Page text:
Contest Voice Keyer for SmartSDR
This is an update for an old topic
One of my excuses for not winning a major contest with the Flex 6000 was the lack of an efficient Voice Keyer
Boy was I wrong!!!!!
There is a voice keyer methodology – it was documented in the manual but nobody realized it was there.
Ray K9DUR has written a good voice keyer for PowerSDR and SmartSDR
However it requires focus to be on the voice keyer and mouse clicks to activate voice
Not going to work efficiently in the heat of a contest where every microsecond seems to count and the chance of operator error increases with every mouse or hand movement.
Writelog – which I have used forever- and most other Contesting Programs such as N1MM+ have efficient keyboard-initiated voice keyers.
But the issue was how to interface them into SmartSDR
Solution: (A previously undocumented feature)
1. When your TX slice is NOT in DIGU/DIGL (e.g. SSB) then you can enable DAX to feed voice keyer audio to DAX.
2. When you need the MIC audio to 'overwrite' the DAX stream you key the radio from a hardware PTT ( MIC PTT on the front connector, the ACC port or the RCA PTT via (say a footswitch) in the back of the radio ).
3. The PTT Action will cause your currently selected microphone input to be routed for TX instead of the DAX stream.
I have done detailed write ups for Both Writelog and N1MM+
Here are some screen shots of the setup for Writelog which allows you to record 20 different audio messages. I used an inexpensive Logitech USB headset to record the messages - Not true ESSB audio but Heck .. it’s a contest.. Nobody has ESSB audio in a contest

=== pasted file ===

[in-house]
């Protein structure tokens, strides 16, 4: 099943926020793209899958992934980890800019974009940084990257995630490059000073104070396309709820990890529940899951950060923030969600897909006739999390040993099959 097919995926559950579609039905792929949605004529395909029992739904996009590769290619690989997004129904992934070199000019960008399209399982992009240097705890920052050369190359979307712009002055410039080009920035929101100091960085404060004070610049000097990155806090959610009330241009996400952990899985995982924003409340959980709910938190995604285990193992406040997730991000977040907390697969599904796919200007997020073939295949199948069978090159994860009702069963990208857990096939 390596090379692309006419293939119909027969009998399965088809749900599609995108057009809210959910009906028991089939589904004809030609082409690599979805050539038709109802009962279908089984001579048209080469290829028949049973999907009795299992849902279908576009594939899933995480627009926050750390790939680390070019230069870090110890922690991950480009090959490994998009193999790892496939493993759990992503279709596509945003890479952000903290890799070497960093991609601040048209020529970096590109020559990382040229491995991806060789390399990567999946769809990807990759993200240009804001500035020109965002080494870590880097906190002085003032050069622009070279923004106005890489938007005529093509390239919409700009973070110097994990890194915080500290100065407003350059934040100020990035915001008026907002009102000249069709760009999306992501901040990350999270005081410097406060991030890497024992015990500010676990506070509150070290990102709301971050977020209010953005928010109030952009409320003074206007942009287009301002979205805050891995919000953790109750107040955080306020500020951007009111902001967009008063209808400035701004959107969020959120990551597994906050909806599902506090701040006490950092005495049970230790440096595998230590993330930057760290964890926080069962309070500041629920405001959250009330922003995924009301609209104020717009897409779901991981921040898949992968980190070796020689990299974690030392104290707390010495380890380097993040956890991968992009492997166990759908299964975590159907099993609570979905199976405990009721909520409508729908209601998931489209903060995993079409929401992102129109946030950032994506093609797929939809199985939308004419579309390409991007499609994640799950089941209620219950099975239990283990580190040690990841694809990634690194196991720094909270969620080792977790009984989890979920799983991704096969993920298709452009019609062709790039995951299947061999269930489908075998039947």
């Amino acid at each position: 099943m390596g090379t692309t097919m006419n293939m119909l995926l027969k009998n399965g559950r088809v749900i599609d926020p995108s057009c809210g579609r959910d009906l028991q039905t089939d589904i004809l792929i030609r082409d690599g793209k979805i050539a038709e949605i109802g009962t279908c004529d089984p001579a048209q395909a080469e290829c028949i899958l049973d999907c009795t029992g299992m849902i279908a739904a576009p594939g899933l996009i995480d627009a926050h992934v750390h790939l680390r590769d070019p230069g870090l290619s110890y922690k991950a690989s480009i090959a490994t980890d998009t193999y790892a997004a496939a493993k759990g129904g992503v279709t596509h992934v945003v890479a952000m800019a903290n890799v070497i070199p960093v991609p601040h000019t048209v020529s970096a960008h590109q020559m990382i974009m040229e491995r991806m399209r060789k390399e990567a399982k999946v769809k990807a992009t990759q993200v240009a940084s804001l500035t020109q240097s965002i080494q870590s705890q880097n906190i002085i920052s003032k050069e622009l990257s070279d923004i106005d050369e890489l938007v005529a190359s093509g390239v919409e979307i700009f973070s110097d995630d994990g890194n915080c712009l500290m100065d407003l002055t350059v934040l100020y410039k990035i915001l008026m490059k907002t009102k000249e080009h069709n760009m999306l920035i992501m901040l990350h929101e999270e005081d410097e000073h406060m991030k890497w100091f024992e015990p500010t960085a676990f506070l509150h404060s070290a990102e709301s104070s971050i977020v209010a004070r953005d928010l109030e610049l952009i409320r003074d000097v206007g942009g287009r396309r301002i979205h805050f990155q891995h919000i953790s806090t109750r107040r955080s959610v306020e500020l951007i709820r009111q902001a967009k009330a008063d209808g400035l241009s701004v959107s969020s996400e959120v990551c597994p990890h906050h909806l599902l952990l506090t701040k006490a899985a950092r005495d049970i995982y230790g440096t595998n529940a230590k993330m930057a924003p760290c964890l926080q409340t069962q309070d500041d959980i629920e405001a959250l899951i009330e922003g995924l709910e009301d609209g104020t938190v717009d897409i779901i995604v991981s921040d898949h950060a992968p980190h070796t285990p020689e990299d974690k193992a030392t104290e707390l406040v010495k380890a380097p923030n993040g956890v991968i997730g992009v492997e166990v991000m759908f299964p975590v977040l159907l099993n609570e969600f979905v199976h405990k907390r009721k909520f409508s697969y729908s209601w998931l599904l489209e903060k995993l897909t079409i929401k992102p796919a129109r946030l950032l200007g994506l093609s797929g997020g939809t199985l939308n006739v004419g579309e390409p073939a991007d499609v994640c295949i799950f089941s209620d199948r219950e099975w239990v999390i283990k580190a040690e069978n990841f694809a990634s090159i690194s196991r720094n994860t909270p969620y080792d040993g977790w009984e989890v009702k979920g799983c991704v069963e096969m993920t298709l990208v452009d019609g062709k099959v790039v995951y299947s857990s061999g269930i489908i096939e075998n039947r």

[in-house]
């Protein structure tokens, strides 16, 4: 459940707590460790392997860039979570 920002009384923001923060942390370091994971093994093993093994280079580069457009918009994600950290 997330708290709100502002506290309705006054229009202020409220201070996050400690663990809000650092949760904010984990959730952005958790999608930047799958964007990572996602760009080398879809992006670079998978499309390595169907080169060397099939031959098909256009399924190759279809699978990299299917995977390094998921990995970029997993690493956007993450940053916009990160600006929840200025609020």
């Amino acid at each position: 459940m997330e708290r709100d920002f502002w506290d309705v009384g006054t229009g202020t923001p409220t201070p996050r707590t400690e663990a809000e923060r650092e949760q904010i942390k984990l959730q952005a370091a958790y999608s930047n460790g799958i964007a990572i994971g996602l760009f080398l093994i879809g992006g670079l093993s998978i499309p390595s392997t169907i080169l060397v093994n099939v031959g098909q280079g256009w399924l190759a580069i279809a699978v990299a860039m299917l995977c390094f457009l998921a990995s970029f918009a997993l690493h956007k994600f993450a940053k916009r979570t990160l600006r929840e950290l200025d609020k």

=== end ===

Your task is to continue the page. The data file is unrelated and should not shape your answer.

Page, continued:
The mechanism I show will likely work for virtually every other contesting program that includes an internal voice keyer.
1. Set up Writelog to respond to the Windows Sound Board
2. Select the messages you are going to store
The Writelog Help Files will show you how to record message.. Recordings are made by the Windows default headset NOT your Flex connected Microphone
EG. Shift +F2 = Records MSG2.WAV
F2 = Plays back MSG2.WAV
3. Set up DAX to send and Receive Sound via DAX1
4. Select DAX TX1 as the Default Output
5.Enable BOTH DAX AND VOX in the Control Panel
1. You can record up to 20 different voice messages.. good for more than you will ever use.
2. Shift + Function Key (2-11 to record)
3. Function Key 2-11 to Playback
4. To use the Microphone to speak – just hit PTT
1. Configure Audio Tab to DAX1
2. Store your messages - Control + Shift+ Function Key- Records on the Fly
Or better – prerecord your messages and store them in the N1MM+ Wave Directory
Repeat Steps 3, 4, and 5 as for Writelog
A suggested addition to the N1MM+ write up by Stu K6TU
If you set the CAT to Flex5000RX2, N1MM+ will run the radio in SO2V mode with a log entry window (including correct TX selection by “VFO” mapped to slices) for each “VFO”.
In the audio setup portion of the config dialog, you need to select two different TX DAX devices - one for each “VFO” AND then select the option “2 - Two radio, Output left channel on left radio, right channel on right radio” in the master drop down list at the top.
This will correctly send DAX driven voice keying on either slice A or slice B - be sure to make sure that the TX button is enabled for EACH channel in the DAX control panel.
This is sort of explained in the SmartSDR Users Manual on Page 103
Note: The previous audio input source that you had selected in the dropdown box for audio will be used in situations where you initiate PTT with the front MIC or RCA jack on the back of the radio and you are in SSB, AM, FM, SAM.
The issue for contesting with the audio is that:
1. We need also to have a way to easily record the Equalized and Processed Audio
a. The Voice Keyer Audio must be Equalized and Processed so that it can be heard through the din of the Contest
b. The Voice Keyer Audio must sound exactly the same as Spoken Responses from the 6000 so as not to confuse the listener on the other end of the Q so that the contester does not lose contacts.
2. The ideal thing would be to be able to have a mechanism to save the Equalized Processed Voice Recorder Signals as .WAV files directly from the Radio
Overall the Voice Keyer turned out to be incredibly simple...
Special Thanks to Ed Gonzalez of Flex Radio for leading me in the right direction.
A PDF of this may be found in my Dropbox at: